quet were reinforced in his Silesian post of difficulty. · Then here are the Reichs-people close by; can be in • Dresden three days hence, joined to Daun: 80,000 • odd there will then be of Enemies in this part: I must
• Mitchell, Memoirs and Papers, ii. 160 et seq.
18th June 1760. * beat Lacy, if possible, while time still is!--and ended by saying: “Succeed here, and all may yet be saved; “ be beaten here, I know the consequences: but what * can I do? The risk must be run; and it is now smaller than it will ever again be.”
Mitchell, whose account is a fortnight later than the Dialogue itself, does confess, My Lord, these reasons,
though unhappily the thing seems to have failed, " appear to me to be solid and unanswerable.” ? Much more do they to Tempelhof, who sees deeper into the bottom of them than Mitchell did; and finds that the failure is only superficial. The real success, thinks Tempelhof, would be, Could the King manæuvre himself into Silesia, and entice a cunctatory Daun away with him thither. A cunctatory Daun to preside over matters there, in his superstitiously cautious way; leaving Saxony free to the Reichsfolk,—whom a Hülsen, left with his small remnant in Schlettau, might easily take charge of, till Silesia were settled? The plan was bold, ' was new, and completely worthy of Friedrich,' votes Tempelhof; and it required the most consummate
delicacy of execution. To lure Daun on, always with 'the prospect opened to him of knocking you on the • head, and always by your rapidity and ingenuity to take care that he never got it done.'
This is Tempelhof's notion: and this, sure enough, was actually Friedrich's mode of management in the weeks following; though whether already altogether planned in his head, or only gradually planning itself, as is more likely, nobody can say. We will look a very little into the execution, concerning which there is no dubiety:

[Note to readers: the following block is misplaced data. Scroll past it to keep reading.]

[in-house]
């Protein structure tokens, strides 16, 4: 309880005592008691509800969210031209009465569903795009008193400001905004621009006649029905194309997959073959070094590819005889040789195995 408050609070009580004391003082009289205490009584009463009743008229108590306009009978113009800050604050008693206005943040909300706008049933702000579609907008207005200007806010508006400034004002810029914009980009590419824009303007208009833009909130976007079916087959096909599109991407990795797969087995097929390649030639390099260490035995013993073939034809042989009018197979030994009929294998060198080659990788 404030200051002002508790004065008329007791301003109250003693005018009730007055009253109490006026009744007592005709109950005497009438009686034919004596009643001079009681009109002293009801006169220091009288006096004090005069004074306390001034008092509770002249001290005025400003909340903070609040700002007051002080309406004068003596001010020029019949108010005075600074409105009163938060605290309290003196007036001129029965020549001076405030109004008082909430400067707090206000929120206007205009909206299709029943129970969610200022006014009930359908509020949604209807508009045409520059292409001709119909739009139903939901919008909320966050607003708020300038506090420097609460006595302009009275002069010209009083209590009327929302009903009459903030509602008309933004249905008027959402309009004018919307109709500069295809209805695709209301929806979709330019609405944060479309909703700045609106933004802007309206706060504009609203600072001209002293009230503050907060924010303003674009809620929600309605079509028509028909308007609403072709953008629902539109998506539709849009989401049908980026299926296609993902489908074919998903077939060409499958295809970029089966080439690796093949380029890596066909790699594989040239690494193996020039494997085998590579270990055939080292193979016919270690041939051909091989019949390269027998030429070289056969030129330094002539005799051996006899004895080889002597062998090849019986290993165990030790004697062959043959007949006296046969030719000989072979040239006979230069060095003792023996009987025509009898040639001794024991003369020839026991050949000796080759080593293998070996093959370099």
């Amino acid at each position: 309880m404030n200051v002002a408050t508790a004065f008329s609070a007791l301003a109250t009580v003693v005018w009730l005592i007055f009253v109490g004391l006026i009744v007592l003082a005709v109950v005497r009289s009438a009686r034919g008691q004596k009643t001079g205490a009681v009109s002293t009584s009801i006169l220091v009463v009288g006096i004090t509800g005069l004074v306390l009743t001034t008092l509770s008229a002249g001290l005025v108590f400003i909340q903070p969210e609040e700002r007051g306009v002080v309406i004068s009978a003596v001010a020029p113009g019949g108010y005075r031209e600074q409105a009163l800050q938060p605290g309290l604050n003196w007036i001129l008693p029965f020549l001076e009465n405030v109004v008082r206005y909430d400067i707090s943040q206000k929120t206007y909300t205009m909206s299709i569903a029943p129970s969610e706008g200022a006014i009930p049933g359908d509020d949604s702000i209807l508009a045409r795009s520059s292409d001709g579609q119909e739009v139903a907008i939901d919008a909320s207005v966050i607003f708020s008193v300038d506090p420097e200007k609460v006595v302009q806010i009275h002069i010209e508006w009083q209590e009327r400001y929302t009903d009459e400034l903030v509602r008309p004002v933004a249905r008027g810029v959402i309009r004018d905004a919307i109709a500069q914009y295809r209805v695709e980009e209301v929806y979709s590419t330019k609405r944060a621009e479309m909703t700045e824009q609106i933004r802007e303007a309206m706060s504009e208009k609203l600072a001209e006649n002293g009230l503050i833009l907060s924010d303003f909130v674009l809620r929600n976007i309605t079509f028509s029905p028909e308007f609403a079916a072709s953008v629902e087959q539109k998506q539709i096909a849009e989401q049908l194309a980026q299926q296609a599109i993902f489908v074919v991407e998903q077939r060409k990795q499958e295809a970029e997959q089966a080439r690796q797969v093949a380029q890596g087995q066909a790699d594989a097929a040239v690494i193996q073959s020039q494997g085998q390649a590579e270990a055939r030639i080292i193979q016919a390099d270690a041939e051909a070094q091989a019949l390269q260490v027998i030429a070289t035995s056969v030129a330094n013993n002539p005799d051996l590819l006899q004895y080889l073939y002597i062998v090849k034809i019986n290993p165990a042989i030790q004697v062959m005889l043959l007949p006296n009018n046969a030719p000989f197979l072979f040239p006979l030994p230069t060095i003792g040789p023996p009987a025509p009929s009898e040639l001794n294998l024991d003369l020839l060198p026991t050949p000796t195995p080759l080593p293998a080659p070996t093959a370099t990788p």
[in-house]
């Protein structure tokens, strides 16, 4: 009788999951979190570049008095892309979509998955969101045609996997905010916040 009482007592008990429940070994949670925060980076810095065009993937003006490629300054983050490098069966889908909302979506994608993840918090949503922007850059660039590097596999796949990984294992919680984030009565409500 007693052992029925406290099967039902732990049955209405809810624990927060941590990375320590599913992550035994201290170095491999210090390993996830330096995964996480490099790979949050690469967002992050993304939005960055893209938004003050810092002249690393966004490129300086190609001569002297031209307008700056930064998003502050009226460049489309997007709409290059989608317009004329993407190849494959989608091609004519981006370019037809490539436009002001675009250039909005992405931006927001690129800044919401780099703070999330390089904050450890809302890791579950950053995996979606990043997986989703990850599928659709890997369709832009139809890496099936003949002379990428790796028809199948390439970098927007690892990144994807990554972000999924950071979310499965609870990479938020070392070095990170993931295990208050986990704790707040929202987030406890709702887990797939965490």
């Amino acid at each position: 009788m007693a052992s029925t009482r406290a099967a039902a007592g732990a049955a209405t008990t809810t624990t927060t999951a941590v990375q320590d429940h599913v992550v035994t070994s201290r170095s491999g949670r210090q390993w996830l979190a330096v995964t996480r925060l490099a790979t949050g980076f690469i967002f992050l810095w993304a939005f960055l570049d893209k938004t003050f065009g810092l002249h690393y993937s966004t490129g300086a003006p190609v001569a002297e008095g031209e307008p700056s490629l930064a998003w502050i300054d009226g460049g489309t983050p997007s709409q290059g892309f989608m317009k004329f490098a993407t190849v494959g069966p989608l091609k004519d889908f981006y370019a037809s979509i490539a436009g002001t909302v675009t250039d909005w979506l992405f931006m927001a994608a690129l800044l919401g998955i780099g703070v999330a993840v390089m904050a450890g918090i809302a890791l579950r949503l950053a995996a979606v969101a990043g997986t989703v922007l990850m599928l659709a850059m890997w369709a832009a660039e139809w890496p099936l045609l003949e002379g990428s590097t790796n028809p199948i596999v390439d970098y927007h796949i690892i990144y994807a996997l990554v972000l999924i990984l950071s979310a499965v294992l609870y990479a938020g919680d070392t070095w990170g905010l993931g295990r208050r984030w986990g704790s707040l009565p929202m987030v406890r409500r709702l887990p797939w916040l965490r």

Wednesday, 18th June, ‘Friedrich,' as predicted to Mitchell, the night before, 'did start punctually, in three columns, at 3
• Mitchell, ii. 160 (Despatch, June 30th, 1760'); Tempelhof, iv. 44.
19th June 1760. A.M. (Sun just rising); "and, after a hot march, got encamped
on the southward side of Radeburg: ready to cross the Rödern • Stream there, tomorrow, as if intending for the Lausitz' (should that prove needful for alluring Lacy),—and in the mean while, very inquisitive where Lacy might be. One of Lacy's outposts, those Saxon light horse, was fallen in with ; was chased 'home, and Lacy's camp discovered, that night. At Bernsdorf, not three miles to southward or right of us; Daun only another three to south of him. Let us attack Lacy tomorrow morning; • wind round to get between Daun and him, —with fit arrangements; rapid as light! In the King's Tent, accordingly, his Generals are assembled to take their Orders; brief, distinct, ' and to be done with brevity. And all are on the move for * Bernsdorf at 4 next morning; when, behold,
Thursday 19th, · At Bernsdorf, there is no Lacy to be found. • Cautious Daun has ordered him in,—and not for Lacy's sake, as appears, but for his own : “Hitherward, you alert Lacy; to cover my right flank here, my Hill of Reichenberg,--lest it 'be not impregnable enough against that feline enemy!” And " there they have taken post, say 60,000 against 30,000 ; and • are palisading to a quite extraordinary degree. No fight possible with Lacy or Daun.'